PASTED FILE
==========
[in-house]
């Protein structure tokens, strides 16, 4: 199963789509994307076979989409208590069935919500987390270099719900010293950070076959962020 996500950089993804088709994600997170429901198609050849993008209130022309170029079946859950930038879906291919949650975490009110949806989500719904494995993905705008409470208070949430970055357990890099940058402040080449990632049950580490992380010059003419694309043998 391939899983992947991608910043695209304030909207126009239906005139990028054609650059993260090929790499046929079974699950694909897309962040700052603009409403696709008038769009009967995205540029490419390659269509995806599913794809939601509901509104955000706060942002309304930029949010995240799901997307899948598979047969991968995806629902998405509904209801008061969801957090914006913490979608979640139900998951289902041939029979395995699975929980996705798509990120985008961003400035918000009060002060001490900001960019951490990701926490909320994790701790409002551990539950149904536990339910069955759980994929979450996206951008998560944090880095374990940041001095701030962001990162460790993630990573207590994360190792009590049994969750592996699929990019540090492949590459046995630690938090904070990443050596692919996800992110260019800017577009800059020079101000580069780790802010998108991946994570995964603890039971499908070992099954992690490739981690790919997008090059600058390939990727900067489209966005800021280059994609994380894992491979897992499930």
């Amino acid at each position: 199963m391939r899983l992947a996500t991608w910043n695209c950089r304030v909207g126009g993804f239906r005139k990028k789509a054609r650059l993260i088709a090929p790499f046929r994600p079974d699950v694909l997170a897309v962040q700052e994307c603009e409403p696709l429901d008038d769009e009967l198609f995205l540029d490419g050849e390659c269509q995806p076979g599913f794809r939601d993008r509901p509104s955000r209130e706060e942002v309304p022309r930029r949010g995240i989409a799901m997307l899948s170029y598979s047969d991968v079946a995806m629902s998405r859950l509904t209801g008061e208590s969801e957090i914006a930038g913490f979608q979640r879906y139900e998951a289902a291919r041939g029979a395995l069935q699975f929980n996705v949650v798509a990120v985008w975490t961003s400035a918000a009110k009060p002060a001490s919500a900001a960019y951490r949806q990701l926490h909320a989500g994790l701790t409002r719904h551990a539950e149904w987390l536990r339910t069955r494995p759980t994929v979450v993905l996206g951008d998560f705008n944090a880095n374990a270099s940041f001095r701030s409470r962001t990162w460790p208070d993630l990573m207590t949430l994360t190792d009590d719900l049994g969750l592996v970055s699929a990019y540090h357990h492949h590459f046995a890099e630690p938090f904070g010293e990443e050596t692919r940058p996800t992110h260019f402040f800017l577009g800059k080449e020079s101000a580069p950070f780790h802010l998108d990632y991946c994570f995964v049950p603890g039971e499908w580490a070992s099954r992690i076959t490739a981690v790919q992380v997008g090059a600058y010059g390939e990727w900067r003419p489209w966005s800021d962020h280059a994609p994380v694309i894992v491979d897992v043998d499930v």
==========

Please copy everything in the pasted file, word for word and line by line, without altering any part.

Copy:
[in-house]
């Protein structure tokens, strides 16, 4: 199963789509994307076979989409208590069935919500987390270099719900010293950070076959962020 996500950089993804088709994600997170429901198609050849993008209130022309170029079946859950930038879906291919949650975490009110949806989500719904494995993905705008409470208070949430970055357990890099940058402040080449990632049950580490992380010059003419694309043998 391939899983992947991608910043695209304030909207126009239906005139990028054609650059993260090929790499046929079974699950694909897309962040700052603009409403696709008038769009009967995205540029490419390659269509995806599913794809939601509901509104955000706060942002309304930029949010995240799901997307899948598979047969991968995806629902998405509904209801008061969801957090914006913490979608979640139900998951289902041939029979395995699975929980996705798509990120985008961003400035918000009060002060001490900001960019951490990701926490909320994790701790409002551990539950149904536990339910069955759980994929979450996206951008998560944090880095374990940041001095701030962001990162460790993630990573207590994360190792009590049994969750592996699929990019540090492949590459046995630690938090904070990443050596692919996800992110260019800017577009800059020079101000580069780790802010998108991946994570995964603890039971499908070992099954992690490739981690790919997008090059600058390939990727900067489209966005800021280059994609994380894992491979897992499930």
């Amino acid at each position: 199963m391939r899983l992947a996500t991608w910043n695209c950089r304030v909207g126009g993804f239906r005139k990028k789509a054609r650059l993260i088709a090929p790499f046929r994600p079974d699950v694909l997170a897309v962040q700052e994307c603009e409403p696709l429901d008038d769009e009967l198609f995205l540029d490419g050849e390659c269509q995806p076979g599913f794809r939601d993008r509901p509104s955000r209130e706060e942002v309304p022309r930029r949010g995240i989409a799901m997307l899948s170029y598979s047969d991968v079946a995806m629902s998405r859950l509904t209801g008061e208590s969801e957090i914006a930038g913490f979608q979640r879906y139900e998951a289902a291919r041939g029979a395995l069935q699975f929980n996705v949650v798509a990120v985008w975490t961003s400035a918000a009110k009060p002060a001490s919500a900001a960019y951490r949806q990701l926490h909320a989500g994790l701790t409002r719904h551990a539950e149904w987390l536990r339910t069955r494995p759980t994929v979450v993905l996206g951008d998560f705008n944090a880095n374990a270099s940041f001095r701030s409470r962001t990162w460790p208070d993630l990573m207590t949430l994360t190792d009590d719900l049994g969750l592996v970055s699929a990019y540090h357990h492949h590459f046995a890099e630690p938090f904070g010293e990443e050596t692919r940058p996800t992110h260019f402040f800017l577009g800059k080449e020079s101000a580069p950070f780790h802010l998108d990632y991946c994570f995964v049950p603890g039971e499908w580490a070992s099954r992690i076959t490739a981690v790919q992380v997008g090059a600058y010059g390939e990727w900067r003419p489209w966005s800021d962020h280059a994609p994380v694309i894992v491979d897992v043998d499930v």